Ronda Walker, Plaintiff–Appellant v. Progressive Direct Insurance Company, et al., Defendants–Appellees
Steve Walker died in a motorcycle accident. His wife, Ronda Walker, brought a wrongful death action against the driver of the other vehicle, which the parties settled for the driver's liability policy limit of $25,000. Ronda then sued the Walkers' insurer, Progressive Direct Insurance Company, to recover underinsured motorist insurance (“UIM”) under two Progressive Auto Policies insuring their six other cars. After Progressive removed the action to federal court, the district court 1 granted Progressive's motion for summary judgment, concluding that the policies' “owned vehicle” exclusion barred UIM coverage because Steve did not purchase UIM coverage under a separate policy insuring his motorcycle. Ronda appeals. Reviewing de novo the district court's interpretation of the insurance policies and their ambiguity, as Missouri law requires, we affirm. Floyd–Tunnell v. Shelter Mut. Ins. Co., 439 S.W.3d 215, 217 (Mo. banc 2014).
The two Progressive policies provided UIM coverage for each of the six named vehicles. The policies' “owned vehicle” exclusion (“OVE”) is common in auto liability policies. The Supreme Court of Missouri has noted the exclusion's purpose: “one cannot simply buy a policy of insurance on one vehicle and then argue that the policy covers other vehicles that the insured also owns but chose not to insure.” Dutton v. American Family Mut. Ins. Co., 454 S.W.3d 319, 323 (Mo. banc 2015). Here, Steve Walker separately insured his motorcycle without UIM coverage.
UIM coverage is not required by statute in Missouri, so Ronda's coverage claim turns on the UIM provisions in Progressive's policies, construed in accordance with Missouri law. Progressive provided UIM coverage in Part III (B) of its Auto Policy. The “Insuring Agreement” in Part III (B) provided:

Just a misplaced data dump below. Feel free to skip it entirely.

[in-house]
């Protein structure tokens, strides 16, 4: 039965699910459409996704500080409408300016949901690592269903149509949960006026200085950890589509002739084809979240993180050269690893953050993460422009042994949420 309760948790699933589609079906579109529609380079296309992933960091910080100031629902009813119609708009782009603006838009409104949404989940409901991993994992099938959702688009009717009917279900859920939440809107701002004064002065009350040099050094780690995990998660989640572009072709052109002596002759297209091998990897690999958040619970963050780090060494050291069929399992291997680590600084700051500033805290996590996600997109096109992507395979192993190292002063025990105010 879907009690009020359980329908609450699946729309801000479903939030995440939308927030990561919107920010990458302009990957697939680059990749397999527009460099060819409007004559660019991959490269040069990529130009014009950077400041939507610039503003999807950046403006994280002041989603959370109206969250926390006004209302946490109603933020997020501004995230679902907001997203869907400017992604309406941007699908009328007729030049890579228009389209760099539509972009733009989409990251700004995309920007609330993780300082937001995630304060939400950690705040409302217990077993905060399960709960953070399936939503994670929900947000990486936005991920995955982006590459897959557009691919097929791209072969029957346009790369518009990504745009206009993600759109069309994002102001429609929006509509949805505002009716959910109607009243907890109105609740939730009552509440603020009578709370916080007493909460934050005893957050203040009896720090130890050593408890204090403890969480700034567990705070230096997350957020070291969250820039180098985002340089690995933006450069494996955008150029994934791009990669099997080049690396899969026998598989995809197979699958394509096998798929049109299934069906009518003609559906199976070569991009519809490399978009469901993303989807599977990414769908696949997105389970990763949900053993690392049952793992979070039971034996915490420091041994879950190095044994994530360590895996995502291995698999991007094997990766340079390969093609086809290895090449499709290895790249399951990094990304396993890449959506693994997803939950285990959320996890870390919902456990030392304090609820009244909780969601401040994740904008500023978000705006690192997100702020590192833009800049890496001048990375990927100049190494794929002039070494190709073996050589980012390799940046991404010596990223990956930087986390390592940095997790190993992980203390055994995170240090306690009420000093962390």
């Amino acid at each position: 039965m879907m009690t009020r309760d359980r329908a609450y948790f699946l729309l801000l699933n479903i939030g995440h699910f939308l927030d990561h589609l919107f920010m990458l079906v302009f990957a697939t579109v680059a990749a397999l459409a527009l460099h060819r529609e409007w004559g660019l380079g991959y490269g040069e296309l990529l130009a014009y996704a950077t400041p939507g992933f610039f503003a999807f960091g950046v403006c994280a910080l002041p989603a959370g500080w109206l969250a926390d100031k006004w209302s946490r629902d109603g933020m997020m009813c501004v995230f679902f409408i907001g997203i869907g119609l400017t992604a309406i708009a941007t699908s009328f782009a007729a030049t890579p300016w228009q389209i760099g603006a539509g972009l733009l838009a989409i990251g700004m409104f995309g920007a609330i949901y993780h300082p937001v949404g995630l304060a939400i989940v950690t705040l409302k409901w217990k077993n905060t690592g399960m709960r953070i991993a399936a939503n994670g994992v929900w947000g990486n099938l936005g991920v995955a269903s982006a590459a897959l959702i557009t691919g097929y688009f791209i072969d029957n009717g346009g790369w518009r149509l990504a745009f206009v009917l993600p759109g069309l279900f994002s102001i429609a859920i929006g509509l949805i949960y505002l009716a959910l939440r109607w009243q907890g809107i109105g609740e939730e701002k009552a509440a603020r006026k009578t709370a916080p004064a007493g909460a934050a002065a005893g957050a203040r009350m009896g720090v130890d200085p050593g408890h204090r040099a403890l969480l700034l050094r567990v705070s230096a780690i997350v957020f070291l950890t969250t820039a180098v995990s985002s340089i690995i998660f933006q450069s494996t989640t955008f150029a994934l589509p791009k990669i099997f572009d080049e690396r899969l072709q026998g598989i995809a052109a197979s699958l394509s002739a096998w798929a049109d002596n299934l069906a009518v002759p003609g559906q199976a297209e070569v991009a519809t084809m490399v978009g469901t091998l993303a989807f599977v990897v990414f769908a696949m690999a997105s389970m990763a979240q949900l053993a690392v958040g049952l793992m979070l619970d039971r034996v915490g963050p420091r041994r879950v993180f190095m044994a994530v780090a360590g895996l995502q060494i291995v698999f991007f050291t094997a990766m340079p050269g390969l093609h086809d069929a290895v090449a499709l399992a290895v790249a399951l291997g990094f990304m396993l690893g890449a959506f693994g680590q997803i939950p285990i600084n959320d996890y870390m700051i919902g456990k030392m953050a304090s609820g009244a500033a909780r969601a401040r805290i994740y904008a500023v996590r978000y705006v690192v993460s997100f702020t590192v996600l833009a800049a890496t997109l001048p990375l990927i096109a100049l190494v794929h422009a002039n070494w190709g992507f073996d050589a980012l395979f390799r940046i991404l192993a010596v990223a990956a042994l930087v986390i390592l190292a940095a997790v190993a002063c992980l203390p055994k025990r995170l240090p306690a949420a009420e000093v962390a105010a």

If you pay the premium for this coverage, we will pay for damages that an insured person is legally entitled to recover from the owner or operator of an underinsured motor vehicle because of bodily injury:
1. sustained by that insured person;
2. caused by an accident; and
3. arising out of the ownership, maintenance, or use of an underinsured motor vehicle.
The policies' general definitions defined “Bodily injury” to mean “bodily harm ․ including death that results from bodily harm,” and defined “You” to mean “a person shown as a named insured on the declarations page.”
The OVE exclusion in Part III (B) provided that UIM coverage will not apply:
1. to bodily injury sustained by any person while using or occupying:
* * *
b. a motor vehicle that is owned by or available for the regular use of you or a relative. This exclusion does not apply to a covered auto that is insured under this Part III (B)․
Part III (B)'s Limits of Liability section provided that the “each person” limit of liability “includes the total of all claims made for bodily injury to an insured person and all claims of others derived from such bodily injury, including ․ wrongful death.” Part III (B) also contained a relevant Additional Definition:
Insured person means:
a. you or a relative ․
d. any person who is entitled to recover damages covered by this Part III (B) because of bodily injury sustained by a person described in [subpart] a․